17,000 IDPs return to predominantly Christian Nineveh Plains: Iraqi Ministry

The Ministry stressed the number of returnees in the Nineveh Plains was “very few” compared to other parts of Nineveh, but added it was a “good start.”
author_image Sangar Ali

ERBIL, Kurdistan Region (Kurdistan 24) – The Iraqi Ministry of Migration and Displacement on Saturday announced 17,000 Internally Displaced Persons (IDPs) had returned to their homes in the Nineveh Plains.

The Nineveh Plains is an area located in the north and northeast of Mosul which includes towns inhabited by Kurdish Shabaks and Yezidis (Ezidis) with a Christian majority.

In an official statement, the Ministry said its office in the Nineveh Plains had received 17,000 IDPs who had returned to their homes in the towns of Hamdania, Bartila, Bashika, and Nimrod.

The area was almost entirely evacuated following the emergence of the so-called Islamic State (IS) in Mosul in June 2014 which would later expand its occupation over the Nineveh Plains.

The people of the area have faced numerous brutalities under IS control ranging from forced conversion to Islam to mass executions.

Nineveh Plains was liberated in late 2016 following a joint military operation between the Kurdish Peshmerga and Iraqi forces to liberate Mosul and the Nineveh Province from the militant group.

The Ministry also stressed the number of returnees in the Nineveh Plains was “very few” compared to other parts of Nineveh, but added it was a “good start.”

Archbishop Rabban al-Qasr previously told Kurdistan 24 Christians might not return to their homes even after the liberation of the Nineveh Plains.

Qasr pointed to the violence and crimes they faced by neighboring Sunni Arabs in the area, many of whom aided and collaborated with IS.

He added the displaced Christians preferred to stay in the Kurdistan Region as the fear of atrocities they encountered was still on their minds.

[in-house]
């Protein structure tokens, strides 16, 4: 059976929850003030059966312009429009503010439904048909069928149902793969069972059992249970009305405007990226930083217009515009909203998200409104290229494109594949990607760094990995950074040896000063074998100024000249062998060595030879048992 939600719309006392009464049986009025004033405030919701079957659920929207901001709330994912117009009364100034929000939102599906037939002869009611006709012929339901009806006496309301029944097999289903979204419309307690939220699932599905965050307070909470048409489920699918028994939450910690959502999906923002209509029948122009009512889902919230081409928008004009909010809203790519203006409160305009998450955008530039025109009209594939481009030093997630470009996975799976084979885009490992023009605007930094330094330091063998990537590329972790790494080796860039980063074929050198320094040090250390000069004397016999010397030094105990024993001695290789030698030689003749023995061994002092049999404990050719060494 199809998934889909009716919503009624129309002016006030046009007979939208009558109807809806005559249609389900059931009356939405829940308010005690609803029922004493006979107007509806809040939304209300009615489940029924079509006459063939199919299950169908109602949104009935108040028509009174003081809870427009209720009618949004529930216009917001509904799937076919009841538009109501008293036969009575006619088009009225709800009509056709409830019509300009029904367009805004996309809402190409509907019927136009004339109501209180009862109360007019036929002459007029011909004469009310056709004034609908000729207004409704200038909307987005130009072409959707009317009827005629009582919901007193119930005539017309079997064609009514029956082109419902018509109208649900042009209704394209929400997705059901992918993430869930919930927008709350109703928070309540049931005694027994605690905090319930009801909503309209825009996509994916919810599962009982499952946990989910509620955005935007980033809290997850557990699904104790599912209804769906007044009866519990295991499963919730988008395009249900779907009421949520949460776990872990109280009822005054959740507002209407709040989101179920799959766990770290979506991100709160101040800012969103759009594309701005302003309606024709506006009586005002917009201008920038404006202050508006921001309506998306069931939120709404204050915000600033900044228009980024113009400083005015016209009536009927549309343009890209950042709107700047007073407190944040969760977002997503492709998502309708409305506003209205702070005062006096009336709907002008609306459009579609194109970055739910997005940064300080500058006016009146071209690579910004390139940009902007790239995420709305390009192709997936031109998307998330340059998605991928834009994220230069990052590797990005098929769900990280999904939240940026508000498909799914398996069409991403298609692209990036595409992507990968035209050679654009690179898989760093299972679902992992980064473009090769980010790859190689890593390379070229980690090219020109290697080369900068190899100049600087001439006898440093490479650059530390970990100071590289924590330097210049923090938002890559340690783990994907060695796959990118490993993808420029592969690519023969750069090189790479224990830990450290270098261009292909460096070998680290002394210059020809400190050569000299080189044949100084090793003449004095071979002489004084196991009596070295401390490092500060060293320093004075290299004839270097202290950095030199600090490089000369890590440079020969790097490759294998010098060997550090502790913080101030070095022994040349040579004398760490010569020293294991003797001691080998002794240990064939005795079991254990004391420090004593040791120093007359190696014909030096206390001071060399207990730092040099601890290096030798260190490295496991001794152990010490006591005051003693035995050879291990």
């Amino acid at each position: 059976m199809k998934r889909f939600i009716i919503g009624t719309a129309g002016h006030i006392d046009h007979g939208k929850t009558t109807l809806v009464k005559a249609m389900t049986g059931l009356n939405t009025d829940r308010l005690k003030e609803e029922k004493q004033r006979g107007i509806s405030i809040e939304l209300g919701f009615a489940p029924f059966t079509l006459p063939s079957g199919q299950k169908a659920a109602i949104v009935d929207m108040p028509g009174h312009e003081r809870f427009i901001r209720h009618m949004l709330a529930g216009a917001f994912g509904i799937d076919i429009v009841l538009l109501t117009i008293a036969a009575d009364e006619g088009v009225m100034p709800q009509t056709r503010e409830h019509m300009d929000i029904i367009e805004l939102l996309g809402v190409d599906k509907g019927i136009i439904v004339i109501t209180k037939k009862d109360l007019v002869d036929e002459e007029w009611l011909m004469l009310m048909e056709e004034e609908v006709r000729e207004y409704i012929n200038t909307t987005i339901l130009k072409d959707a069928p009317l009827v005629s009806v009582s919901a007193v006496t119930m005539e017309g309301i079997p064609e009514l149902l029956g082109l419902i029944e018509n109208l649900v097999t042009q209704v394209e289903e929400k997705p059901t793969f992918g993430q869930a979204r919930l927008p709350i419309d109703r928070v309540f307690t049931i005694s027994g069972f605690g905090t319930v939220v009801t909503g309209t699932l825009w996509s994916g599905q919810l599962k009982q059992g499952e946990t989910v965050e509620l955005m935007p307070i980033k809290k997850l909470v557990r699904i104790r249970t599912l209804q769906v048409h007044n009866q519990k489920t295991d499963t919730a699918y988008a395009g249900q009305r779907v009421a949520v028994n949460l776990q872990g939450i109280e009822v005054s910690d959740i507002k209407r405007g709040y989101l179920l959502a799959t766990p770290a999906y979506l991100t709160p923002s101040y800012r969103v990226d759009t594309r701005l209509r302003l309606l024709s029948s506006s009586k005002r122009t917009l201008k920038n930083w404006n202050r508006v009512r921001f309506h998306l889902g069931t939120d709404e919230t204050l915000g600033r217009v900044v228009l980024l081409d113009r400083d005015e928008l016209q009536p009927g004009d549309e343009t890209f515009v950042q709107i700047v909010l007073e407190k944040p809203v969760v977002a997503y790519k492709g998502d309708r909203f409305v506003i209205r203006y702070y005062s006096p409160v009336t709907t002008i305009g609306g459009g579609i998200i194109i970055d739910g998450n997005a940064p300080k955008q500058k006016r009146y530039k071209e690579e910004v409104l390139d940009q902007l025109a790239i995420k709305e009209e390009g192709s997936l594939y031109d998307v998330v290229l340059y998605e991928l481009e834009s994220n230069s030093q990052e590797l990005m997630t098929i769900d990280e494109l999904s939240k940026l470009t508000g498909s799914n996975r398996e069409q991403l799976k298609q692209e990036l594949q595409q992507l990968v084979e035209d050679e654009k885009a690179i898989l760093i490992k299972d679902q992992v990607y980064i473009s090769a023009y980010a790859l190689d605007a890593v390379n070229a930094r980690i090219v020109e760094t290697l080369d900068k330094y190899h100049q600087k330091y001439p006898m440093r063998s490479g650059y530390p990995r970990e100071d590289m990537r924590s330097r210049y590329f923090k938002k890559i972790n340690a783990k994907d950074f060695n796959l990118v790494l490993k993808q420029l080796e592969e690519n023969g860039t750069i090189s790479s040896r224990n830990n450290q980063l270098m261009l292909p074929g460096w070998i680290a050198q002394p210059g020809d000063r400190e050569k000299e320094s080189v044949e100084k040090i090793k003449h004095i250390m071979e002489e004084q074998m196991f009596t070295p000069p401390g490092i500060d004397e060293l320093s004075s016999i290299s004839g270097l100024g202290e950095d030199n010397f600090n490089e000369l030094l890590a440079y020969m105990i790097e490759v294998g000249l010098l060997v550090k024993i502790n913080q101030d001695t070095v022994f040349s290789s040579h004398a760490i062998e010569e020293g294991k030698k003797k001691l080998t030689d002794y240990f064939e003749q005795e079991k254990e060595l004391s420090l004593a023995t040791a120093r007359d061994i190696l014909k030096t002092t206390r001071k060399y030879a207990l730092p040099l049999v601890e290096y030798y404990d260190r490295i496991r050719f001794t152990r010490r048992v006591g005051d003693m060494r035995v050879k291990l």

Similar to Ezidis in Iraq, Christians have been subjected to violence since 2003.

As a result, many moved to the Kurdistan Region seeking safety while others immigrated to Europe and America.

The Christian population in Iraq was previously nearly 1.5 million, but now the number has dropped dramatically to almost half of that.

Kurdistan is home to over 300,000 Christians, according to Khalid Jamal Albert, the General Director of Christian Affairs in the Kurdistan Regional Government’s (KRG) Ministry of Endowments and Religious Affairs.

He told Kurdistan 24 many Christian families had escaped abroad when IS first emerged in 2014.

“When IS came, many fled their homes and headed to the Kurdistan Region, or to Jordan, Turkey, and Lebanon in hopes of receiving asylum in the West,” he said.

Albert highlighted the fact many of them found refuge in Kurdistan among its already robust Chaldean Christian community.

Churches have also been opening up in the Region, the most recent one having opened in Erbil last June. 

“Many who fled to Kurdistan remain,” he said. “There have also been 51 families who had fled to Jordan, Turkey, and Lebanon but returned to the Kurdistan Region.” 


Editing by Karzan Sulaivany